Header shot of a jar of passion fruit curd with a spoon sticking out of it and passion fruit in the background.

Passion Fruit Curd

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Have you ever tried passion fruit curd? If your answer is no, it’s time to change that! Passion fruit curd is a magical substance. It’s sweet and tart, and will make you feel like you’re on a tropical vacation. It only requires a few ingredients and a little bit of patience, but will enhance your life so much.

What is passion fruit curd?

Fruit curd is a sweet spread made with sugar, eggs, butter and fruit juice. The most common version (at least in my experience) is lemon curd. It can be made with a number of fruits, though! Citrus fruits are particularly good candidates because of their juice and zest, but plenty of other varieties exist. Passion fruit works extremely well for curd, but I’ve also seen mango, berry, and even tomato curds!

What can I use this curd for?

Oh, the possibilities are endless here! Curd is commonly served with scones as an alternative to jam. You can also use it on toast (or French toast!), or in baked goods. This passion fruit curd would be amazing in a layer cake. Or injected into a donut. It’d be great in cookies (think thumbprint or Linzer), sandwiched in a macaron, or in pies and pavlovas. I’ll actually be sharing a new pavlova recipe that uses this curd soon, so keep an eye out for that.

Honestly, though, you’ll want to put this on everything. And you should! I also encourage eating it with a spoon.

Should I use fresh or frozen passion fruit?

Both fresh and frozen passion fruit will work great here. The quality of fresh fruit might be better, but frankly, frozen will be easier to use. When using frozen, you don’t have to go through the tedious process of removing the fruit from its shell and straining out the seeds. Technically, you can use the seeds in curd. But I personally prefer a smooth and creamy curd, so I strain them out before cooking it.

Let’s talk about equipment and double boiling.

As is often the case, you can make passion fruit curd in different ways. I opted for the double boiler method, because it’s harder to mess up. Do we really need the stress of a complicated technique? No, no we do not.

To make this curd, use a non-reactive double boiler. Stainless steel, glass, and enameled cast iron should all be fine, but you’ll want to steer clear of aluminum or regular cast iron. Using reactive cookware in a recipe like this can make it taste metallic, which is less than ideal, especially for a recipe with this much constant stirring. If you don’t have a proper double boiler, use a makeshift one! That’s what I did here, as I suspected my regular one might be aluminum. To do this, simply add a couple inches of water to a saucepan and bring it to a boil, quickly reducing it to a simmer. Then, place a heat safe, non-reactive bowl on top of it, and add your ingredients to that. This technique will allow your curd to cook slowly and evenly. It’ll also reduce the risk of accidentally scrambling your eggs.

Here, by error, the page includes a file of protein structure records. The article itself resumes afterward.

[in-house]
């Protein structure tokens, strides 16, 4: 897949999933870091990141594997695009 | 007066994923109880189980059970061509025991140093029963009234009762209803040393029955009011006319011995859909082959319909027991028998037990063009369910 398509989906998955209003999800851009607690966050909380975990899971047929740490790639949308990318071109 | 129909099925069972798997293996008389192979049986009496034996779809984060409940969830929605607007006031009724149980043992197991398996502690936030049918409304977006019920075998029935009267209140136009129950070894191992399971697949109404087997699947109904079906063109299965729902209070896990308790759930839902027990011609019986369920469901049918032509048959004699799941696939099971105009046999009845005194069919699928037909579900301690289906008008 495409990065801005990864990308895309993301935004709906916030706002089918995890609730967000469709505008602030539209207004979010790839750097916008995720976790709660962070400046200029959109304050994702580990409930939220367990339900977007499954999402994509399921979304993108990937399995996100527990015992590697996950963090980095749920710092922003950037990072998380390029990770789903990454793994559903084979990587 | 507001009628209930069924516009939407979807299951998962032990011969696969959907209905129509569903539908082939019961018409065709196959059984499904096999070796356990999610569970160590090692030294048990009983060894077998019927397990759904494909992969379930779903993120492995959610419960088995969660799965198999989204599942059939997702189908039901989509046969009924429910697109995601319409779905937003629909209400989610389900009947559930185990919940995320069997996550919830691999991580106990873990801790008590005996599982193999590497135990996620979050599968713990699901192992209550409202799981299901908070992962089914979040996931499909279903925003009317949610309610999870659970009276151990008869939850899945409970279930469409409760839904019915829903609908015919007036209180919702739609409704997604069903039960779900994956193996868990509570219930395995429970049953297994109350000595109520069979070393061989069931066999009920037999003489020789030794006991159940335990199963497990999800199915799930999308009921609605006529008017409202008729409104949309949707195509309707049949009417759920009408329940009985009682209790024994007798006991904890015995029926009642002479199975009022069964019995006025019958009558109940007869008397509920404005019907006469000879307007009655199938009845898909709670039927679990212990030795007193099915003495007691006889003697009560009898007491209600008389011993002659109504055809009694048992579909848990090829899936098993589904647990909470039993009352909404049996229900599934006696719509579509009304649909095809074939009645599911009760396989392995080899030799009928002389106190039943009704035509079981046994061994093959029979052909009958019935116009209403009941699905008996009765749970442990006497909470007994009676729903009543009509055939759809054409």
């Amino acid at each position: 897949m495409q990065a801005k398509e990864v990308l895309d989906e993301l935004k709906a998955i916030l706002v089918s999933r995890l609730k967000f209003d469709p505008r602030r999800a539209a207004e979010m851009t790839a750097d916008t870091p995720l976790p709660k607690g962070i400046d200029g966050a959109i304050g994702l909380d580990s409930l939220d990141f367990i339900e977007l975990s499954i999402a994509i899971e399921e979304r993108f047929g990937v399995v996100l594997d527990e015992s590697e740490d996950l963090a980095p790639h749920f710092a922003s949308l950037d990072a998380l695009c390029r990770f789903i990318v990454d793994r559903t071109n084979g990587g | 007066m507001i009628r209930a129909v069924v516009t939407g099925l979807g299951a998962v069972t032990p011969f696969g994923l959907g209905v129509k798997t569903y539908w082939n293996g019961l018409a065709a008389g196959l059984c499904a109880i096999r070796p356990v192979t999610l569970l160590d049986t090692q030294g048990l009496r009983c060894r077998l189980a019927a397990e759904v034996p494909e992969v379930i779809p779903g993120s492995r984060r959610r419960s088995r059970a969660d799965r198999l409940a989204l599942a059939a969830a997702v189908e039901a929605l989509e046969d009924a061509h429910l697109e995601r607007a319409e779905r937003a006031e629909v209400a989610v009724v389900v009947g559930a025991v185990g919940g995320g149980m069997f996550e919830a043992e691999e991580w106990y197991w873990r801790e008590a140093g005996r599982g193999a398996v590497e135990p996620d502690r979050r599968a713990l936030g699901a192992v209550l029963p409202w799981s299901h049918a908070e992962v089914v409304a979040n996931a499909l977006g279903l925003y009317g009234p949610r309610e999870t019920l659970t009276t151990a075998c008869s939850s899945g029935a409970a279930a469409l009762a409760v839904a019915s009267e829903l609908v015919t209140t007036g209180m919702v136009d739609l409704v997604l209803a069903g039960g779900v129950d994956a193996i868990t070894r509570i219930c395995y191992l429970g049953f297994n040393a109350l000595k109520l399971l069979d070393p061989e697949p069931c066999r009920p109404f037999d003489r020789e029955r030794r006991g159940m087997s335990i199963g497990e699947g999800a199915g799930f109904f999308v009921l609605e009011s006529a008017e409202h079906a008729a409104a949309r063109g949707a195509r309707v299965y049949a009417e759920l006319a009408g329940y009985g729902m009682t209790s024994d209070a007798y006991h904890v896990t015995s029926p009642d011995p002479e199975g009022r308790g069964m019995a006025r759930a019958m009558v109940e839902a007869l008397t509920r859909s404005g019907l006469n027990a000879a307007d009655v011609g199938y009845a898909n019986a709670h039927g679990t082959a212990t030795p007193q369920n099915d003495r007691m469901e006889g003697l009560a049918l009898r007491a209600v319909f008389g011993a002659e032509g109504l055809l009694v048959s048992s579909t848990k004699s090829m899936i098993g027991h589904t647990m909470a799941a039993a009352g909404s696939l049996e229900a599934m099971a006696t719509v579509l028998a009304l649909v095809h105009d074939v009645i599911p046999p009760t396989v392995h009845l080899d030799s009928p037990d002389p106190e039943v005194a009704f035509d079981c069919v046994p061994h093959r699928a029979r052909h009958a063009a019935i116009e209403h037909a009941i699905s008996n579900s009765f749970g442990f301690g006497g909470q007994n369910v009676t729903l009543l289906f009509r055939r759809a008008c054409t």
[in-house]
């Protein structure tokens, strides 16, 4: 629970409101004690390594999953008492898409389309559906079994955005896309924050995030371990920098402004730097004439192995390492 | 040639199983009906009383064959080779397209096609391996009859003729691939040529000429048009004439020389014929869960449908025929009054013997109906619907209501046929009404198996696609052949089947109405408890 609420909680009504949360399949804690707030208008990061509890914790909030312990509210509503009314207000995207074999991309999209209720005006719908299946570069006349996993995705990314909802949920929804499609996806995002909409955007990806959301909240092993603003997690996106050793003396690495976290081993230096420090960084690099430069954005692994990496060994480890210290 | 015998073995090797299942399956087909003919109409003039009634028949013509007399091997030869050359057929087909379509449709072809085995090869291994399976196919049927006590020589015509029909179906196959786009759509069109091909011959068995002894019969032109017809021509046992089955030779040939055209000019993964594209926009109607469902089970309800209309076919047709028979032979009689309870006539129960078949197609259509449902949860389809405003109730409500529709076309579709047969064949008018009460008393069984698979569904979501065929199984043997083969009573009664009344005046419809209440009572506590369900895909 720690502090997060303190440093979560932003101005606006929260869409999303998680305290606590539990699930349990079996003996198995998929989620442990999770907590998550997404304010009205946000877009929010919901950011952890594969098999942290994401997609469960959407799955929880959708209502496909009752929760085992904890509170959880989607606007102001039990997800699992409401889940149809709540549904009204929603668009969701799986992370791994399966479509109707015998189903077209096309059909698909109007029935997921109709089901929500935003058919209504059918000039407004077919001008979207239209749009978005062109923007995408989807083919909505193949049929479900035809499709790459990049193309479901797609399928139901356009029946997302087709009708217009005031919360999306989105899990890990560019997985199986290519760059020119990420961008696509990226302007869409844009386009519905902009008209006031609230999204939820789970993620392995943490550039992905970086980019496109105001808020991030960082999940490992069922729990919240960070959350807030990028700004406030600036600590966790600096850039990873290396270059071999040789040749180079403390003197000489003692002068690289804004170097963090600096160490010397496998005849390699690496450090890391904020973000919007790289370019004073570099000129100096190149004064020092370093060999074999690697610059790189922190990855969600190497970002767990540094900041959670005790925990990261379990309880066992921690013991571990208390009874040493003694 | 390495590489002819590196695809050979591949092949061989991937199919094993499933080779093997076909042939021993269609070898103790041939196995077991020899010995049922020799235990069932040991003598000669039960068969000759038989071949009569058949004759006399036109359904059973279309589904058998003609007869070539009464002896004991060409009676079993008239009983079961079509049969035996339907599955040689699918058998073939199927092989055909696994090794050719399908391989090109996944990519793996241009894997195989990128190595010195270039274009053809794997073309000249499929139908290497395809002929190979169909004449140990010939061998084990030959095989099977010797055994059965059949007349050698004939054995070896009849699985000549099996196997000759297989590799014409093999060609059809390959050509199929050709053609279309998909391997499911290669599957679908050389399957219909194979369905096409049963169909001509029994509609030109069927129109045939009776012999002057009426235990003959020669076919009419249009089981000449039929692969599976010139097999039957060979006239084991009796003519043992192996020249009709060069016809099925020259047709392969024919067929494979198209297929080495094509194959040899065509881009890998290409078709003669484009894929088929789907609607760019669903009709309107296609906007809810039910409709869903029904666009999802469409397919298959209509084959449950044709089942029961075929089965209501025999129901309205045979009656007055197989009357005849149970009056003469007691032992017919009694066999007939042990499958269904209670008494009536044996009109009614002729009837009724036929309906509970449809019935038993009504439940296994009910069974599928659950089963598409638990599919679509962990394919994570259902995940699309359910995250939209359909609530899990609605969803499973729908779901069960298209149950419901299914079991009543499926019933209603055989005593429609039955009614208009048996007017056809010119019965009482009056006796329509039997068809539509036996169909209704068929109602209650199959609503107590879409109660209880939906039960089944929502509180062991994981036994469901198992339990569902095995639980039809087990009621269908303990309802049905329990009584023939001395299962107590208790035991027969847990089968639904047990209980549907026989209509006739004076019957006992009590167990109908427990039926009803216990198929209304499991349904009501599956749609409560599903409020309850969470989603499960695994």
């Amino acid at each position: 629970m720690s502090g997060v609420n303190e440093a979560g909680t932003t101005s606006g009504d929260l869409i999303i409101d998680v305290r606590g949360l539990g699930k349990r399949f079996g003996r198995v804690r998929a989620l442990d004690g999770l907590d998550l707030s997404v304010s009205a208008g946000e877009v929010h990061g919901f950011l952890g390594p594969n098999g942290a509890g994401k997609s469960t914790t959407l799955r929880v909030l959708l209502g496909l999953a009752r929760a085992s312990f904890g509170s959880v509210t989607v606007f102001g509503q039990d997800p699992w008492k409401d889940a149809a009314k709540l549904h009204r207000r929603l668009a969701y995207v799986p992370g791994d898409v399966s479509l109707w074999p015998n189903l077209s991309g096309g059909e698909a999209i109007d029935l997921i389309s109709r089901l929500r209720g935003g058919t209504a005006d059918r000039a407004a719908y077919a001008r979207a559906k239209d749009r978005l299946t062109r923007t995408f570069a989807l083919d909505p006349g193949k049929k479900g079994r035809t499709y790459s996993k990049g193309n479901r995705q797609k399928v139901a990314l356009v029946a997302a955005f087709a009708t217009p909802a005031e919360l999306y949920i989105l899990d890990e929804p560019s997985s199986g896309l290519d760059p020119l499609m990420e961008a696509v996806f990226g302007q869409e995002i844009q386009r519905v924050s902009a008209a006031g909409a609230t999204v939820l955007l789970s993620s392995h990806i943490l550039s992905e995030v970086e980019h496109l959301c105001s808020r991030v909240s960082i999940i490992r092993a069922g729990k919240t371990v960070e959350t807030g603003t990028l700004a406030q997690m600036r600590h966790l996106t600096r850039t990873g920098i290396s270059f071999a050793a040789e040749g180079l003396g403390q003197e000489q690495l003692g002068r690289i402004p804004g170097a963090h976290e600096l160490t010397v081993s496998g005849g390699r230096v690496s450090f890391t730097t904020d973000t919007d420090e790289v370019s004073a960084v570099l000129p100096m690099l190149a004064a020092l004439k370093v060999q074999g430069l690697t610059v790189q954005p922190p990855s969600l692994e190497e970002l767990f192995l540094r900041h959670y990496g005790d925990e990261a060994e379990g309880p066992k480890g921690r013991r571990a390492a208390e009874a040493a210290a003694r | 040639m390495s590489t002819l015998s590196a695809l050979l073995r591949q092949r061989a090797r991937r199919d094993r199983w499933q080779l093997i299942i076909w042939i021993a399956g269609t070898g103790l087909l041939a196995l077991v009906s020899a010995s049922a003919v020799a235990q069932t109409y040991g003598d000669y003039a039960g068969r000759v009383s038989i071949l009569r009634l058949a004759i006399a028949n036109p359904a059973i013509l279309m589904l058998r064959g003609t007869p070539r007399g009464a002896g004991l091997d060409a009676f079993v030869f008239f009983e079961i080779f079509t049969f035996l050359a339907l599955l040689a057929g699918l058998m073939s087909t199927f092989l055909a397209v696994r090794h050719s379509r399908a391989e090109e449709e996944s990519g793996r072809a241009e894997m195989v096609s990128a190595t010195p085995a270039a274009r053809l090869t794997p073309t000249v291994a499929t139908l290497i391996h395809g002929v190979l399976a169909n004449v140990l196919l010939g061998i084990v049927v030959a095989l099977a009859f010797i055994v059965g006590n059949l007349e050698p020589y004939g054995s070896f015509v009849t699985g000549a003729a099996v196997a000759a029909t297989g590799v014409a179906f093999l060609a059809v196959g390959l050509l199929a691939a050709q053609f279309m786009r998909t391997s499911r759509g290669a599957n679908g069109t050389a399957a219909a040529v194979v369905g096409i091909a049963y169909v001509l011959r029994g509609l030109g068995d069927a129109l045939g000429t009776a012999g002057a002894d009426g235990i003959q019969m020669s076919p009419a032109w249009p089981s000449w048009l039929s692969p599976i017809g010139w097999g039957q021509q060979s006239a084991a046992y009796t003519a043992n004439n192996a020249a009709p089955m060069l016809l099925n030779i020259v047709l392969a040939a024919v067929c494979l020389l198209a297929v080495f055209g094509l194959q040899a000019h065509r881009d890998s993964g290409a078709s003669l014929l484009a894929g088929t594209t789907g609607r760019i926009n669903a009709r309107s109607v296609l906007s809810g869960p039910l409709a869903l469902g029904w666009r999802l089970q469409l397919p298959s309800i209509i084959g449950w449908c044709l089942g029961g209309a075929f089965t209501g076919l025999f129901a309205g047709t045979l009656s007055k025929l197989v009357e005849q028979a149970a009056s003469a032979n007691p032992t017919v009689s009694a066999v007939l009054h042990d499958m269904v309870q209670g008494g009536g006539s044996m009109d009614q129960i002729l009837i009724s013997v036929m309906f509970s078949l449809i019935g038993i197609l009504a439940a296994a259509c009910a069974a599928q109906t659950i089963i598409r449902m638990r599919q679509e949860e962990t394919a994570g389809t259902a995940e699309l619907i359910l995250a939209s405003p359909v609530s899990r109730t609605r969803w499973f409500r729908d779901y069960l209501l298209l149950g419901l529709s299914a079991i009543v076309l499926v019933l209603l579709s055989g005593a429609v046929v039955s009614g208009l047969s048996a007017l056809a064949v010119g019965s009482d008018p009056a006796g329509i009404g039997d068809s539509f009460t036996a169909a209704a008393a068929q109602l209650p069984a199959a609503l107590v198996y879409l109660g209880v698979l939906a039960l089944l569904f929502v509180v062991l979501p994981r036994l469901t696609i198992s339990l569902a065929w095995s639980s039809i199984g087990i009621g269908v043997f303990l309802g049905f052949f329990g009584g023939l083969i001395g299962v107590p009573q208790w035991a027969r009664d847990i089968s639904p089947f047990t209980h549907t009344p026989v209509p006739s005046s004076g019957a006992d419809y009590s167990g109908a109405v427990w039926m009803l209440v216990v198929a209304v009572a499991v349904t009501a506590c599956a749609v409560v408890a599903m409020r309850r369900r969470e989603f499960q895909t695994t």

Finally, you’ll want to make sure that your whisk is also non-reactive. I believe stainless steel is standard for metal whisks, but you can also use silicone here.


Passion Fruit Curd

Course Breakfast, condiment, Dessert
Keyword easy passion fruit curd, fruit curdf, pasison fruit, Passion Fruit Curd, passion fruit desserts
Servings 1 cup


  • Non-reactive double boiler
  • Metal or silicone whisk
  • Plastic wrap


  • 2 Large eggs
  • 3/4 cup Granulated sugar
  • 1/2 cup Passion fruit pulp
  • 1/8 tsp Salt
  • 6 tbsp Unsalted butter Sliced into 6 pieces


  • Pour an inch or two of water into the base of your double boiler (a medium sized saucepan will do if you don't have one) and bring to a boil. Then reduce heat and let simmer.
  • Add the eggs, sugar, passion fruit, and salt to a non-reactive bowl or double boiler and whisk until combined and smooth. Place the bowl on your double boiler base and whisk continuously until it starts to thicken. This should take about 8-10 minutes.
  • Add one piece of butter at a time and continue to whisk continuously until it's all incorporated. This may take a few minutes.
  • Remove from heat and strain into your jar or container of choice using a fine mesh sieve. Place a piece of plastic onto the top of the curd. It should actually be touching the curd. This will prevent a skin from forming on top. Once it's cool, remove the plastic wrap and add a lid. Then refrigerate.


You can store passion fruit curd for about 2 weeks in the fridge, or up to a year in the freezer.

If you make this recipe, I really hope that you love it! I know I did. Let me know what you think in the comments or on Instagram! It always makes my day when I get to hear from you or see your creations.

Looking for more delicious passion fruit recipes? Try my easy passion fruit vinaigrette or my passion fruit and jasmine sorbet. Or if you’re patient and a fan of spicy foods, try my fermented passion fruit and habanero hot sauce!

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